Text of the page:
Helping Veterans Fight The Battle Of The Budget
North American Precis Syndicate
There are many ways veterans and their families stressed by debt can get relief. (NAPS)
(NAPSI)—Being a warrior can be stressful enough, but for 62 percent
of active-duty service members, veterans and military families, there’s
added stress due to their financial situation, according to a 2018 survey by
Blue Star Families—but help may be available.
Many financial benefits exist for America’s heroes, though they’re
not widely known. For example, only one in 10 veterans uses
the VA home loan benefit earned with their service.
“Being stuck in a pit of debt adds a lot of strain and impacts everything
you want to pursue in life,” says Tatiana Zappardino,
a former U.S. Marine Corps first lieutenant. “As I pay down my debt and
build my credit score back up, my stress level has dropped tremendously.”
Here are some ways those who’ve served their country can increase
their credit scores and get the financial security they deserve:
1. Be a homeowner: If your rent
is $1,500 or more a month, a VA home loan can help you buy a home for about
the same amount. This valuable VA benefit is designed to provide veterans
with more favorable terms and lets you buy a home with no down payment—your
service is your down payment. VA lenders can often help veterans achieve the
dream of home ownership when traditional lenders can’t. For example, NewDay USA’s Operation Home looks beyond your
credit score and considers your whole financial picture.
2. Manage your credit score:
The higher your score, the lower the interest rates you’ll be charged
to borrow money. Use a free service such as Credit Karma to see your credit
report and score online. Review each item in the report and dispute anything
that’s not correct. Derogatory marks for collections, judgments and
late payments bring your score down. Also, work on paying down outstanding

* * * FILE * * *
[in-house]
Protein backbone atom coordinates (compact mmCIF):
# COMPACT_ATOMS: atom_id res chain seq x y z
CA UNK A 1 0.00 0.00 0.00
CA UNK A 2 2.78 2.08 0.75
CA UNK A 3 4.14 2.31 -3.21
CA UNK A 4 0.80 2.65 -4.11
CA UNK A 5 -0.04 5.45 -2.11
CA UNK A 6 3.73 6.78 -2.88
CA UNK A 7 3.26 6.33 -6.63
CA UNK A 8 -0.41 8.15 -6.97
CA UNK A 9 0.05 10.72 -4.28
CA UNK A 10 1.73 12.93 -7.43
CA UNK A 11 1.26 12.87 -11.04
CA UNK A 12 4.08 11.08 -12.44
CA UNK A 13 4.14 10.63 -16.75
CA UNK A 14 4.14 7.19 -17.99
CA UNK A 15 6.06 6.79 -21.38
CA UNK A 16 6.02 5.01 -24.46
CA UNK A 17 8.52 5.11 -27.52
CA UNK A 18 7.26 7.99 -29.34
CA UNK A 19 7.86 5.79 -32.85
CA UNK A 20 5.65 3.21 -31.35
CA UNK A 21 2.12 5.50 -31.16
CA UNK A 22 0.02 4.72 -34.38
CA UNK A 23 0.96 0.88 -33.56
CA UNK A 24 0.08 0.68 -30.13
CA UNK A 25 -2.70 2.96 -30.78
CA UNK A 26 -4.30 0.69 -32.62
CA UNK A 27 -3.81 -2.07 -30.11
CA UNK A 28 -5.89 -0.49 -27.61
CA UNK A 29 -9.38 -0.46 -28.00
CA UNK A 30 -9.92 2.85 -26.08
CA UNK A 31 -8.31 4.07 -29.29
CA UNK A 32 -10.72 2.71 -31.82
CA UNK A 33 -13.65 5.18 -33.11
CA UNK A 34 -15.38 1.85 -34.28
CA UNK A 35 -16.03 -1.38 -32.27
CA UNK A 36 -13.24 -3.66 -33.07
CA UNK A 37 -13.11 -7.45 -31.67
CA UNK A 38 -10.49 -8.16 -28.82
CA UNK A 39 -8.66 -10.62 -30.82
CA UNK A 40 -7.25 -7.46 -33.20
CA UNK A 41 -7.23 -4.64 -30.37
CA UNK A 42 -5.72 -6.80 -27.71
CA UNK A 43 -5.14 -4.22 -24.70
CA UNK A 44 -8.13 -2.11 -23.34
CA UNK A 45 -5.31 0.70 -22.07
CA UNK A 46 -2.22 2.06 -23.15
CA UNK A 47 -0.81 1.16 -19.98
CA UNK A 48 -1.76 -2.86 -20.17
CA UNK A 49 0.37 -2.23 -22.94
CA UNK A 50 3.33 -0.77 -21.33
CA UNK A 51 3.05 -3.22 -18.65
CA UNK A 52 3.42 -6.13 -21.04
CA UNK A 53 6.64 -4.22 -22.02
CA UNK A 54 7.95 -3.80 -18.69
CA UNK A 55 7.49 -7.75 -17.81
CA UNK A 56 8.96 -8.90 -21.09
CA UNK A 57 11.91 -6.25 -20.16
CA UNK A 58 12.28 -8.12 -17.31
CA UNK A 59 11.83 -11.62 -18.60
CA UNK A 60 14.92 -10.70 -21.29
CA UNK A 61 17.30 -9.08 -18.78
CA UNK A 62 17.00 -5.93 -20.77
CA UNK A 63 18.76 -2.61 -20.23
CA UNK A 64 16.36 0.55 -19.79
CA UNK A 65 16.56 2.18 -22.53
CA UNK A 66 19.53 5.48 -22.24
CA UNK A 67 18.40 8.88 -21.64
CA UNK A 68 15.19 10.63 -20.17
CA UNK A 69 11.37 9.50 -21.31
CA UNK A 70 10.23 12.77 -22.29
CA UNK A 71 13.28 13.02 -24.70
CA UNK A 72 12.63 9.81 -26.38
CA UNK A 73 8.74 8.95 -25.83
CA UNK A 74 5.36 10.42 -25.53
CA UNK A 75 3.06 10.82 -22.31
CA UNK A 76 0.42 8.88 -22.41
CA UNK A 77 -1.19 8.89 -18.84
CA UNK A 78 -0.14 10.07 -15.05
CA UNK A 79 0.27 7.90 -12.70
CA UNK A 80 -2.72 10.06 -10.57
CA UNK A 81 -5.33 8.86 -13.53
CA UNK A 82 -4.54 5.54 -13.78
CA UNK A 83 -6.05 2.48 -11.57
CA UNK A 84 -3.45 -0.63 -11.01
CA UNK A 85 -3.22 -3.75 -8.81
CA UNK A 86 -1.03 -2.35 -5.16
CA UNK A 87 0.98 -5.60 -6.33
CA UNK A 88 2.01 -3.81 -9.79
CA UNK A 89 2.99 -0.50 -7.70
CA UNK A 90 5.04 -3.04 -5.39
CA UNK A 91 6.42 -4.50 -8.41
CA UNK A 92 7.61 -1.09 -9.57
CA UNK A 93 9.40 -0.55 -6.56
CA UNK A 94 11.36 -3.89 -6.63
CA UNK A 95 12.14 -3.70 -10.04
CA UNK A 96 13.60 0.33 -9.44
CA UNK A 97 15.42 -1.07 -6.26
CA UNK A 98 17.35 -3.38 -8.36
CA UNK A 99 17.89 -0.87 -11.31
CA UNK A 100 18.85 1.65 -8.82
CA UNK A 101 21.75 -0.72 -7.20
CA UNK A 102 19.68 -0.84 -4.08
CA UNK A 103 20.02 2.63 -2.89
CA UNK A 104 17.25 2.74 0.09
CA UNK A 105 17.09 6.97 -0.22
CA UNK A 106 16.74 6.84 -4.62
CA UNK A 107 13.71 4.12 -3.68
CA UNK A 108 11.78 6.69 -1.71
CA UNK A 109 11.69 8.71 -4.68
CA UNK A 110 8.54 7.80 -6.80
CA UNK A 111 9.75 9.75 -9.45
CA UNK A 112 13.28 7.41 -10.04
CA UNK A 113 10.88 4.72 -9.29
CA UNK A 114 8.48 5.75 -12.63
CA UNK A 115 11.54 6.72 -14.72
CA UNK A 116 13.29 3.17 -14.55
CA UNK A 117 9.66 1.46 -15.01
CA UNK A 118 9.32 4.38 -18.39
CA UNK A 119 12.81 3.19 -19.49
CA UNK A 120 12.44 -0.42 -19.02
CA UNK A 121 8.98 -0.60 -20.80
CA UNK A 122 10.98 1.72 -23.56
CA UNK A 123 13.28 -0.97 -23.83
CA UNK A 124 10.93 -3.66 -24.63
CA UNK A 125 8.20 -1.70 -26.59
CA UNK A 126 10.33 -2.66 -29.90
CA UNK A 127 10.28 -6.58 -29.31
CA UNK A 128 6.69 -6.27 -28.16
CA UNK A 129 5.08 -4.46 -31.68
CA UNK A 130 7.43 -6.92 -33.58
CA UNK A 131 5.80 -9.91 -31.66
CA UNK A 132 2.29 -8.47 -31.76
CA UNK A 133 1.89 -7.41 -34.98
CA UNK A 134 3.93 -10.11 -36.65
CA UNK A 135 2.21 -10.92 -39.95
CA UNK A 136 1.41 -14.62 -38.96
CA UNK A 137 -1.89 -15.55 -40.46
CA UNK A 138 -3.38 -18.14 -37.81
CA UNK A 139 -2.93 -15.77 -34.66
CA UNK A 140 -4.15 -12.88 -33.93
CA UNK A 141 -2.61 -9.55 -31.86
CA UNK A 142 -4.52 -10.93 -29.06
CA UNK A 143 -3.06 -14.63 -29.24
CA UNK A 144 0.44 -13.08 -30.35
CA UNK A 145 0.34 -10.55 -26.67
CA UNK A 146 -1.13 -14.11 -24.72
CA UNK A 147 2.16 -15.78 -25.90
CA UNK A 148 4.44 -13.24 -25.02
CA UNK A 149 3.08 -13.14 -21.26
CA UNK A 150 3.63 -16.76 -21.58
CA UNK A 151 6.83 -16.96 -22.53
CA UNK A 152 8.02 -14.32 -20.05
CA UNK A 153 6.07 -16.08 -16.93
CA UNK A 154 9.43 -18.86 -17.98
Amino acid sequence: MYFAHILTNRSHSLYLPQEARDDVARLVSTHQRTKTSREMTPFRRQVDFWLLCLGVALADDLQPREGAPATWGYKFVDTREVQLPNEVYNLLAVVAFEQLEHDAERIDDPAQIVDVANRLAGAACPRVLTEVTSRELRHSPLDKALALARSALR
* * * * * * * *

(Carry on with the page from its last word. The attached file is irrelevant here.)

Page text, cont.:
balances. Pay off the ones with the highest interest rates first, then
prioritize by the age of the account and pay off the newest ones first. Older
accounts are better for your credit score. Try hard to pay every bill on time—even
one late payment can hurt your score.
3. Consolidate debt: Taking out
a new loan to pay off multiple debts lets you refinance the majority, if not
all, of that debt to a lower interest rate with a single monthly payment. If
you own a home, you can use your VA home loan benefit to refinance up to 100
percent of the appraised value of your house, consolidate credit card debt
and have some cash left to put in the bank. For example, the average customer
lowers payments by more than $600 a month or $7,200 a year.
4. Get help: If you’re
struggling to pay your bills and stay in your home, help is available. USA
Cares, The American Legion, Operation First Response and the Coalition to
Salute America’s Heroes provide a range of financial assistance for
““As I pay down my debt and build my credit
score back up, my stress level has dropped tremendously,” says Tatiana Zappardino, a former U.S. Marine Corps first lieutenant. NewDay USA’s Operation Home and NewDay
100 VA Loans
can help. http://bit.ly/2JnfPgQ”
On the Net:North American Precis Syndicate, Inc.